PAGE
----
While Android surges among new smartphone buyers, Apple iOS continues to hold on to the overall marketshare lead, though still within spitting distance of a fading BlackBerry OS and a hard-charging Android OS, according to the latest figures from the Nielsen Company.


While Android surges among new smartphone buyers, Apple’s iOS continues to hold on to the overall marketshare lead, although it remains within spitting distance of a fading BlackBerry OS and a hard-charging Android OS, according to the latest figures from the Nielsen Company.

According to November 2010 data, Apple holds 28.6 percent of the U.S. smartphone market, up slightly from 27.9 percent in October. BlackBerry OS slipped again in November to 26.1 percent, down from 27.4 percent in October and 33.9 percent in June. Android OS, meanwhile, closed the distance on Apple — reaching 25.8 percent in November, compared to 22.7 percent in October and 15 percent in June.

Android OS is still the best-selling smartphone OS among recent acquirers in the last six months, with a 40.8 percent share, compared to 26.9 percent for iOS and 19.2 percent for RIM. While Apple’s marketshare remains stable, Android continues to climb and BlackBerry OS shows no signs of halting its slide. While the overall marketshare puts the three rivals within just a few percentage points of each other, the latest numbers suggest that RIM is struggling to connect with users with its latest BlackBerry 6.0 devices and has a lot of work ahead of it. Android’s fast-paced growth, meanwhile, could put it on track to overtake iOS in the next month or two. But the market picture could also get altered significantly when Apple releases an iPhone on Verizon, which should goose iPhone sales. It may not prevent Android from eventually claiming the top spot, but a Verizon iPhone will likely buy Apple some more time.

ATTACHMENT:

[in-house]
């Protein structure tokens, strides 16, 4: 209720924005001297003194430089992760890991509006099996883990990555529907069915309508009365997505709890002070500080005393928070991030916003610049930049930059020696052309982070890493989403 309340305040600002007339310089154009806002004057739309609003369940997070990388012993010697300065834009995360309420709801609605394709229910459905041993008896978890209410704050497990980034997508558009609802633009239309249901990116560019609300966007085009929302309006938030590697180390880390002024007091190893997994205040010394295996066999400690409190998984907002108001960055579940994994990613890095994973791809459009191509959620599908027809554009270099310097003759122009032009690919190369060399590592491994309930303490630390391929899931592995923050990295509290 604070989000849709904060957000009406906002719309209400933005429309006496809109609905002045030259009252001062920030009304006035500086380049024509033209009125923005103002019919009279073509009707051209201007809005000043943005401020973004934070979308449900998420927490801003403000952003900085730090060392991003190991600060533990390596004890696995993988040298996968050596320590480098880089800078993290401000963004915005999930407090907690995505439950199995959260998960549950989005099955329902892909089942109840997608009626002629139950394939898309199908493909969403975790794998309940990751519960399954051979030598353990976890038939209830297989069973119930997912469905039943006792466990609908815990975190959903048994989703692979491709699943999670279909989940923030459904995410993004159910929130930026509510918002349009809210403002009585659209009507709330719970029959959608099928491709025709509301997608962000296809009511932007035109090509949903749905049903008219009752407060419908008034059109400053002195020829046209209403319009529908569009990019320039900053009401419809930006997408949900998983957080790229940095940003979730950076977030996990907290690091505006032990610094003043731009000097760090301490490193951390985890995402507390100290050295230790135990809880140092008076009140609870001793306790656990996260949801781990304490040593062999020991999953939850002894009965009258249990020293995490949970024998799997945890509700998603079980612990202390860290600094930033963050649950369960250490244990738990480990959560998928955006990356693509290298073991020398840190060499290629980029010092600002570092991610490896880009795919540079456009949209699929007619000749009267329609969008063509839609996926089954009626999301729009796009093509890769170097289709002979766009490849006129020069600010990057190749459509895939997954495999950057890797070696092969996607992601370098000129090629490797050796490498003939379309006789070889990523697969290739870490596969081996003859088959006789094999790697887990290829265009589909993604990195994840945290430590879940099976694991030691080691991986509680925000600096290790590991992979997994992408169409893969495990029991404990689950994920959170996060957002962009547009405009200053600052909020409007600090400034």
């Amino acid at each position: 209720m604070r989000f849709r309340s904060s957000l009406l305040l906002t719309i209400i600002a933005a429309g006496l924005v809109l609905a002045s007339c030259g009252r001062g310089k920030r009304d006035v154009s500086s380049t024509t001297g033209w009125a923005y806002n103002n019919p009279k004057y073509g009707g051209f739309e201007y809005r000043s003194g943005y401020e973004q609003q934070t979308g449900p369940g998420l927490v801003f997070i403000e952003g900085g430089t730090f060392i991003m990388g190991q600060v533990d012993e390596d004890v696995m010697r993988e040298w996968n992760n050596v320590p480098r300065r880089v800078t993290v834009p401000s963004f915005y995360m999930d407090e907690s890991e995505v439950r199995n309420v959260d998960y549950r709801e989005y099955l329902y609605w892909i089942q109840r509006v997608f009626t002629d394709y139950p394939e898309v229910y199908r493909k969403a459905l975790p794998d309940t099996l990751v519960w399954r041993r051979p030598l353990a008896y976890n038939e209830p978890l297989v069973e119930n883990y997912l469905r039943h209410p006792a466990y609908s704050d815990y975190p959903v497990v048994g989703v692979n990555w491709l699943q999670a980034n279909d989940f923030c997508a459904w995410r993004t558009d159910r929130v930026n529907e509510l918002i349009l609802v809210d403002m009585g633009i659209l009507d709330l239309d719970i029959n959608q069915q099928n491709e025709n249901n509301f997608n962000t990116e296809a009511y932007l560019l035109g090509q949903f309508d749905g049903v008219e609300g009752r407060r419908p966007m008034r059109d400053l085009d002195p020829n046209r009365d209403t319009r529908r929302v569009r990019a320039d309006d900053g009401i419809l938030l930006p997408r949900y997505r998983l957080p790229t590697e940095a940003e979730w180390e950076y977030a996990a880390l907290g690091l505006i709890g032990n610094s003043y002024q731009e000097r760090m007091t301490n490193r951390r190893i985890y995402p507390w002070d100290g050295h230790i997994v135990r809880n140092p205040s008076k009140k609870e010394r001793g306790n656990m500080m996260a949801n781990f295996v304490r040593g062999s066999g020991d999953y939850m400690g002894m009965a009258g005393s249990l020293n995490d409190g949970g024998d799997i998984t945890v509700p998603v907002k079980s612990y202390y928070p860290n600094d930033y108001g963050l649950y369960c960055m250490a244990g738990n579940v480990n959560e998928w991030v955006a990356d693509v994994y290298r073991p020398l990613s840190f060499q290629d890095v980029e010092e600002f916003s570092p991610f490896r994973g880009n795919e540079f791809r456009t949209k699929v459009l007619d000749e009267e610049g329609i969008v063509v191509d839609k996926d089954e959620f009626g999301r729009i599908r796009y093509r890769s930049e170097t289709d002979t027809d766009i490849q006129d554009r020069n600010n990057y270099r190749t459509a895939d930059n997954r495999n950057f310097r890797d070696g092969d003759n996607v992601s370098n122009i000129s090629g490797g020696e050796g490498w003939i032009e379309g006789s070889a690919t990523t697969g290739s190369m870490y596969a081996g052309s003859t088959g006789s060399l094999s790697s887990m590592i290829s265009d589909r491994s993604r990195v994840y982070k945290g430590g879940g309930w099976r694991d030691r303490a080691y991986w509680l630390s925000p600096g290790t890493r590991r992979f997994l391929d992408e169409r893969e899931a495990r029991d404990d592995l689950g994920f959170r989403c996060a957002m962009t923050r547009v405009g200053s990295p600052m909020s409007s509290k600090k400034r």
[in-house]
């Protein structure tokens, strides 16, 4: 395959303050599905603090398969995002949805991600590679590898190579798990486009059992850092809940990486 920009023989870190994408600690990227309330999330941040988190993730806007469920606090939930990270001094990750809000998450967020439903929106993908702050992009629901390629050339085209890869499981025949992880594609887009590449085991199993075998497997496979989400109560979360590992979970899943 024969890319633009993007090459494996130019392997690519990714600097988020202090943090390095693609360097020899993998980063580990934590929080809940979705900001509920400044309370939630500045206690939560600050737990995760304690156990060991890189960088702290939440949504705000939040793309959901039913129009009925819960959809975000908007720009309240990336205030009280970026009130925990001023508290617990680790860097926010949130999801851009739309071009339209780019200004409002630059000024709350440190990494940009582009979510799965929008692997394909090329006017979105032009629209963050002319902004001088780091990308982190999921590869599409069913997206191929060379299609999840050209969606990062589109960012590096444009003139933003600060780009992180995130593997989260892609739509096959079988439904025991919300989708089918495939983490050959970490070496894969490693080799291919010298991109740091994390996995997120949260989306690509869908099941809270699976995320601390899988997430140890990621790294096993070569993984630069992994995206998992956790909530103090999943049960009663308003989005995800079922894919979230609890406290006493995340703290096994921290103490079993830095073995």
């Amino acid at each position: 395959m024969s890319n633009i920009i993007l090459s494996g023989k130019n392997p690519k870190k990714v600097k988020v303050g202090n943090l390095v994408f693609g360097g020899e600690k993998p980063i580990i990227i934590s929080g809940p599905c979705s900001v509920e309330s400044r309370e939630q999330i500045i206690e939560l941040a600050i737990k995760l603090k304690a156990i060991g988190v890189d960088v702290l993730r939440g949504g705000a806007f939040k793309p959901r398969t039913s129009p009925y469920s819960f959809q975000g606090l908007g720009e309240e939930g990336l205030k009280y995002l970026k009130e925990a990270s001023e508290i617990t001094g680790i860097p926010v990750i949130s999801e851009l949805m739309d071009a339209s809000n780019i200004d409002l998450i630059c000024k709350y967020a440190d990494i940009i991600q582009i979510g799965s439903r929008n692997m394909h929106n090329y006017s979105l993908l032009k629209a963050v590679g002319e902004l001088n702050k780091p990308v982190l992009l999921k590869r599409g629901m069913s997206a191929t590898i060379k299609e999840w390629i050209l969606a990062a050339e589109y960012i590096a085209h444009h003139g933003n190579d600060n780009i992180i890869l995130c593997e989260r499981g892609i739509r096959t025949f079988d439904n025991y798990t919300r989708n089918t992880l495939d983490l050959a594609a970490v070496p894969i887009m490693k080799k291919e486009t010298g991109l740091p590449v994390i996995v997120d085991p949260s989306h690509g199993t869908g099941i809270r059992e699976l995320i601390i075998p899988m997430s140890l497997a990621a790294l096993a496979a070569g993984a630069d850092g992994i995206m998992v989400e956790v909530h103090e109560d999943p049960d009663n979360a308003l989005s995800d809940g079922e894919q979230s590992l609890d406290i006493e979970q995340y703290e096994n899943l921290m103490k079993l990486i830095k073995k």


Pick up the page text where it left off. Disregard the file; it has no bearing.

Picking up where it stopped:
This isn’t a simple horse race, mind you, because Apple and Google are not after the same things. Google needs to be a big seller for its advertising model to pay off, while Apple is still raking in handsome profits from its hardware, and will continue to do so even after Android eventually overtakes it. Apple has also managed to hold on to the top spot despite selling through only one carrier in the U.S. With an expected Verizon version, the iPhone will be more widely available, which should give us a better picture of how popular the phone is against the competition.

The big winner in all this is the smartphone market as a whole, which is growing rapidly: Nielsen said that 45 percent of recent phone buyers chose a smartphone in November, up from 34 percent in June, which suggests that we’re not too far off from a time when one out of every two handsets sold in the U.S. is a smartphone.

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  1. Let me repeat, Nielsen is a SURVEY. The percentages are not gospel.

  2. Both Apple And RIM Soon To Be Overtaken By Android In U.S. Smartphone Market Share Monday, January 3, 2011

    [...] Verizon BlackBerry users that switch to the iPhone will probably be at all time high levels.[Via Gigaom]google_ad_client = "pub-4883726997960274"; /* 300×250, created 11/6/10 */ google_ad_slot = [...]

  3. When the Verizon iPhone is available, there should be some spike in growth for Apple and also some impact on U.S. Android growth even if it’s only a slight amount. I wonder why the pundits look at Android and see unlimited growth. Even though RIM was predicted to be unstoppable it ran into a brick wall, so the future is rather uncertain. There is nothing Apple can’t afford to do to increase iPhone growth, so I don’t know why pundits think that Android is unstoppable. Just selling high unit numbers doesn’t guarantee most profits, so there’s no guarantee that every Android smartphone vendor can stay profitable selling what basically every other Android smartphone vendor is selling.

  4. As usual, although these numbers include Android tablets like the Dell Streak (and Samsung Galaxy Tab in other parts of the world), they do not include iOS devices like the iPod Touch and iPad.

    When you compare all iOS devices against all Android devices, iOS is still double the size of Android in installed base. In October, iOS devices were selling at 270,000 per day peaking at 300,000 on some days versus 200,000 Android devices.

    The recent figure of 300,000 Android devices per day for Android will have to wait till Apple releases their December quarter figures before we can see if iOS is still in the lead in unit sales, but considering iPods and iPhone sales always surge pre-Christmas, this is almost a certainty.


    1. The iPad and iPod Touch are smartphones are they? Goodness, that’s stretching the definition a bit.